I lose track of the number of agencies that can pursue lenders (and borrowers) for wrongdoing: the CFPB, the Department of Justice, investors, other lenders, 50 state Attorneys General – no wonder compliance and legal budgets have ballooned beyond reason in the last year or two. But let’s not forget the FBI (http://www.fbi.gov/about-us/investigate/white_collar/mortgage-fraud) which lumps mortgage crimes in with other white collar crimes. But there is some recent news regarding this: dispite its public commitment to mortgage fraud enforcement, the Justice Department did not ensure that the problem was a high priority law enforcement matter. Justice Department Inspector General Michael Horowitz said that within the FBI’s Criminal Investigative Division mortgage fraud was the “lowest ranked criminal threat” in the unit’s “lowest crime category” from fiscal 2009 to 2011. And in some of the bureau’s most prominent field offices, including Los Angeles, Miami and New York, mortgage fraud ranked low or was not listed as a priority at all during the review period. The inspector general also reviewed a highly publicized October 2012 incident in which the department and Attorney General Eric Holder vastly overstated the success of an enforcement effort involving total losses first estimated at $1 billion. The actual loss involved in the fraud scheme was about $95 million and the number of criminal defendants charged as part of the initiative was 107, not 530 as originally reported by Justice officials. Here’s the whole story: http://www.washingtonpost.com/business/economy/ig-justice-not-as-tough-as-it-claims-on-mortgage-fraud/2014/03/13/1498c5ac-aaba-11e3-98f6-8e3c562f9996_story.html.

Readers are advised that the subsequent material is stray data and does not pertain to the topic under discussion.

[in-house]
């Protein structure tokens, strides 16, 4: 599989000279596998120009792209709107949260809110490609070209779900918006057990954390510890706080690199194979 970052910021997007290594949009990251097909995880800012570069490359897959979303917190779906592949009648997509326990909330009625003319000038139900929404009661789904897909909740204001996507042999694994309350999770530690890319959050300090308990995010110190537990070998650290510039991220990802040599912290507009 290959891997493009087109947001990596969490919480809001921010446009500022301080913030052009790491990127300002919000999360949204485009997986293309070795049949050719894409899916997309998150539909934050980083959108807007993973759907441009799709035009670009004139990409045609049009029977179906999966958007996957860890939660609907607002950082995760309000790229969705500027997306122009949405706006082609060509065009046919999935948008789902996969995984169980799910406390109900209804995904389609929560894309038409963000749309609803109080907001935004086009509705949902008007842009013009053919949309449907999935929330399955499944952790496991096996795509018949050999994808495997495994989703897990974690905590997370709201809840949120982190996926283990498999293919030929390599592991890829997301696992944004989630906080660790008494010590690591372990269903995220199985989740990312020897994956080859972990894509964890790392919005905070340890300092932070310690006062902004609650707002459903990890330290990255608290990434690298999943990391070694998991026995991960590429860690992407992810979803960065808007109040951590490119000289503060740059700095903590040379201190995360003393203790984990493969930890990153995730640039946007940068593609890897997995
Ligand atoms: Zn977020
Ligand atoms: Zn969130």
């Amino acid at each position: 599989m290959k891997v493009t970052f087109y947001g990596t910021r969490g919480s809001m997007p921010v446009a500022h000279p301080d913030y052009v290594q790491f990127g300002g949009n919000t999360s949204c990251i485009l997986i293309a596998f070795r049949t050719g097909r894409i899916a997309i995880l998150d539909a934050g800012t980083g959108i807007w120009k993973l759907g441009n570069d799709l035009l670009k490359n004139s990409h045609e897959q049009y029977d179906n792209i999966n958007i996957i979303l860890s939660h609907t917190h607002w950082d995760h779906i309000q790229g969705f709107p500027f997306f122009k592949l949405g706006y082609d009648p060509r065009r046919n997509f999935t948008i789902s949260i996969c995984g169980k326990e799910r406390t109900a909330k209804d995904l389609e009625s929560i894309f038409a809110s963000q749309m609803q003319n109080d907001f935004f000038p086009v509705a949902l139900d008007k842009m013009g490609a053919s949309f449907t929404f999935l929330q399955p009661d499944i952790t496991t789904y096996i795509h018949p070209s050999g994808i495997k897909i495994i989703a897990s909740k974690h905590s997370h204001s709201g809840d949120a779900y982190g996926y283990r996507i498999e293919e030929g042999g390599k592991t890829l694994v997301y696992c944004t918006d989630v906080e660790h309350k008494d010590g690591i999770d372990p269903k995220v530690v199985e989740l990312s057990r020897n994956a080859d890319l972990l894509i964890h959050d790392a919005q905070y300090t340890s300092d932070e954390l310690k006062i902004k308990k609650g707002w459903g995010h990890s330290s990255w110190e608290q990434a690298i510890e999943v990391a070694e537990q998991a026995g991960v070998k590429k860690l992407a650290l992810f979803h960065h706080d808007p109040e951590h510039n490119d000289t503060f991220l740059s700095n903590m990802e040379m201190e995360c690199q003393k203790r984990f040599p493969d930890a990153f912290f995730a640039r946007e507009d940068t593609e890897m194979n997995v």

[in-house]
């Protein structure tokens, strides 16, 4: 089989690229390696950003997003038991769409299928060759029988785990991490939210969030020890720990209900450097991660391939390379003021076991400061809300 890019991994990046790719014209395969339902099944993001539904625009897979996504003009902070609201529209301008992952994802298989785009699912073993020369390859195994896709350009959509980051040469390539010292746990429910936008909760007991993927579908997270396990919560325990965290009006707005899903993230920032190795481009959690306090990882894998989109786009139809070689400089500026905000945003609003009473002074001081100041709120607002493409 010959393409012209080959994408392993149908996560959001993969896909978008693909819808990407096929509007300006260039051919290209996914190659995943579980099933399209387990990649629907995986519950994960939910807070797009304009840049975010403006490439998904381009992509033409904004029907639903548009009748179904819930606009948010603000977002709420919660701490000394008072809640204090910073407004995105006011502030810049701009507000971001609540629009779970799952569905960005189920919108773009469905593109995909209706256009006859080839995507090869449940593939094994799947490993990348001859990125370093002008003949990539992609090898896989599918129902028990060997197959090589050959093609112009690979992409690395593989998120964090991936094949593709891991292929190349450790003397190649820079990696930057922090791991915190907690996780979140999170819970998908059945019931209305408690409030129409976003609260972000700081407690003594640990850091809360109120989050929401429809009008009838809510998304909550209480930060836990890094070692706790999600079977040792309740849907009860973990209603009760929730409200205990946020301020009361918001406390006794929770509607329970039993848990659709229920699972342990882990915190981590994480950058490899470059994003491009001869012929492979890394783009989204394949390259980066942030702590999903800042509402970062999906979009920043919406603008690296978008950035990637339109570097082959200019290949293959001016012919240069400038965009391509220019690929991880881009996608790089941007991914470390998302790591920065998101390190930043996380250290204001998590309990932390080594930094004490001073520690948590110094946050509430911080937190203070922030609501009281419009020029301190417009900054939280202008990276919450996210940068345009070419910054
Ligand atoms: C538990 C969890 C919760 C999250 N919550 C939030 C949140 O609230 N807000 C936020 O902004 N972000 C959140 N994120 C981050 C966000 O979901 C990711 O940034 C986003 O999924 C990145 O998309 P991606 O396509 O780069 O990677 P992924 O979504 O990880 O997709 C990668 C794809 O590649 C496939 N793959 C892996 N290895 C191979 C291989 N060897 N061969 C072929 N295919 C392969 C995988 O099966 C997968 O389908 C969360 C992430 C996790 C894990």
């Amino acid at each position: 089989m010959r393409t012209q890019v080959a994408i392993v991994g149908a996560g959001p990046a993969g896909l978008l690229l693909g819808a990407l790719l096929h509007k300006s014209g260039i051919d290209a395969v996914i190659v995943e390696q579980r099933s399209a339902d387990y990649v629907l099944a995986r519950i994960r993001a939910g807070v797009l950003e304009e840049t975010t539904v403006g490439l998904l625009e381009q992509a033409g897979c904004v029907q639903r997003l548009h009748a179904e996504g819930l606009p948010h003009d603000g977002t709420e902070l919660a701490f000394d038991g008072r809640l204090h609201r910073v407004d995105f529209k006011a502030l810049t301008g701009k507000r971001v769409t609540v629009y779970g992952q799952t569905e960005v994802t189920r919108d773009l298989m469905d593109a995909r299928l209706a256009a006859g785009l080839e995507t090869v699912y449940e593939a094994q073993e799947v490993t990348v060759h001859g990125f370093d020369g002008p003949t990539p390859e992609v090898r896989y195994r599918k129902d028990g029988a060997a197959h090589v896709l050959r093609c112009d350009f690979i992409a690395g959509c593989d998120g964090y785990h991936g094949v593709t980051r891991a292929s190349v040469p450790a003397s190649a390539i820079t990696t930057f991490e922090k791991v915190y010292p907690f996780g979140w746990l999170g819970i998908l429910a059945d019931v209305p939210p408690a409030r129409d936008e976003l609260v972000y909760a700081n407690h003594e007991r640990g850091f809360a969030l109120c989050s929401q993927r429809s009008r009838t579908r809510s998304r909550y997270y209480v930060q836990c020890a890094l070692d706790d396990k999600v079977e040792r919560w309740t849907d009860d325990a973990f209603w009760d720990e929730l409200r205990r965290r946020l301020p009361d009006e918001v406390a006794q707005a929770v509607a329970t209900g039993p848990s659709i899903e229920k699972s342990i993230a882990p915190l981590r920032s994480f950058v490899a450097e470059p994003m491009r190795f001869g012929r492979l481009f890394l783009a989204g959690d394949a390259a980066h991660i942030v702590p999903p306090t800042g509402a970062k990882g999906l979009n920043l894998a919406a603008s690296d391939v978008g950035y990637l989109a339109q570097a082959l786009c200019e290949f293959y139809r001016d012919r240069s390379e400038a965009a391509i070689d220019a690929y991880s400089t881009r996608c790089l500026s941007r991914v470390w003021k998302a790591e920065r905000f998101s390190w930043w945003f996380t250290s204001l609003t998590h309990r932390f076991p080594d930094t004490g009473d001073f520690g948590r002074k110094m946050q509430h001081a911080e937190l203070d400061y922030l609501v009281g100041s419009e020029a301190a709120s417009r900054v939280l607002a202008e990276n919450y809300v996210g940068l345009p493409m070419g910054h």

Last week the commentary discussed Millennials, financial literacy, and first time home buyers – yes, they’re all linked. I received a few general questions about financial literacy in general. Financial literacy is defined as the ability to understand how money works. It is the measure of the skills and knowledge to make informed and effective decisions about money. What is really interesting though is that the level of financial literacy in the United States came into sharp focus after the credit crisis of 2008. This event brought to light how many people had taken on far more debt than they could ever repay. New laws, the formation of the CFPB and tougher underwriting standards have all combined to tamp down the excesses of that period, but do individuals know more than they used to other than anecdotally? Many potential buyers and borrowers are lacking knowledge of simple personal finance questions. And even inside of mortgage lenders, does management make sure that LOs understood the correlation between interest rates and bonds? About how when prices go up, rates go down, and why?


While government agency web sites like the CFPB have great information, it appears few U.S. citizens are availing themselves of the information. If you Google “how can I improve my credit score,” there are plenty of legitimate organizations right alongside fly-by-night debt consolidation outfits. Surveys have found that most people do not seek out financial information, but tend to come by it haphazardly. This can be from friends or family, clicking on an internet ad, or sometimes speaking to someone in a bank. One issue with lighter customer traffic in banks given a shift toward digital channels is that financial literacy in the U.S. as a whole could suffer.